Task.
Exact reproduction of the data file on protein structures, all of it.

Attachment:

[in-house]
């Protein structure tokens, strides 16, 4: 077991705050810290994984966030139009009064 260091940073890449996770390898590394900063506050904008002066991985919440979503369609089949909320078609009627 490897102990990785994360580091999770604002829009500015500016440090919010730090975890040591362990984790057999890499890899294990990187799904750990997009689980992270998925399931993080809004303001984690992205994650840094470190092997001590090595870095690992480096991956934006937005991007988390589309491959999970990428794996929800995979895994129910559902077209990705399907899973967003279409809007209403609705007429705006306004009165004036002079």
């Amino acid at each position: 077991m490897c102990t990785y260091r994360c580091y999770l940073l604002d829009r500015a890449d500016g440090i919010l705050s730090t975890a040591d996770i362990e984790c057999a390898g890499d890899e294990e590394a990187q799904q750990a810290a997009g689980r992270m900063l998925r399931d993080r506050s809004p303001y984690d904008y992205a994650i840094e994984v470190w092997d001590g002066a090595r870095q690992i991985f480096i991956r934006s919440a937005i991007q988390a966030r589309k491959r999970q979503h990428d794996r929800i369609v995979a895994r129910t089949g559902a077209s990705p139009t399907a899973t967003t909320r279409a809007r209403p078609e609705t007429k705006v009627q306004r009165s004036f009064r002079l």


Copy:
[in-house]
């Protein structure tokens, strides 16, 4: 077991705050810290994984966030139009009064 260091940073890449996770390898590394900063506050904008002066991985919440979503369609089949909320078609009627 490897102990990785994360580091999770604002829009500015500016440090919010730090975890040591362990984790057999890499890899294990990187799904750990997009689980992270998925399931993080809004303001984690992205994650840094470190092997001590090595870095690992480096991956934006937005991007988390589309491959999970990428794996929800995979895994129910559902077209990705399907899973967003279409809007209403609705007429705006306004009165004036002079």
């Amino acid at each position: 077991m490897c102990t990785y260091r994360c580091y999770l940073l604002d829009r500015a890449d500016g440090i919010l705050s730090t975890a040591d996770i362990e984790c057999a390898g890499d890899e294990e590394a990187q799904q750990a810290a997009g689980r992270m900063l998925r399931d993080r506050s809004p303001y984690d904008y992205a994650i840094e994984v470190w092997d001590g002066a090595r870095q690992i991985f480096i991956r934006s919440a937005i991007q988390a966030r589309k491959r999970q979503h990428d794996r929800i369609v995979a895994r129910t089949g559902a077209s990705p139009t399907a899973t967003t909320r279409a809007r209403p078609e609705t007429k705006v009627q306004r009165s004036f009064r002079l």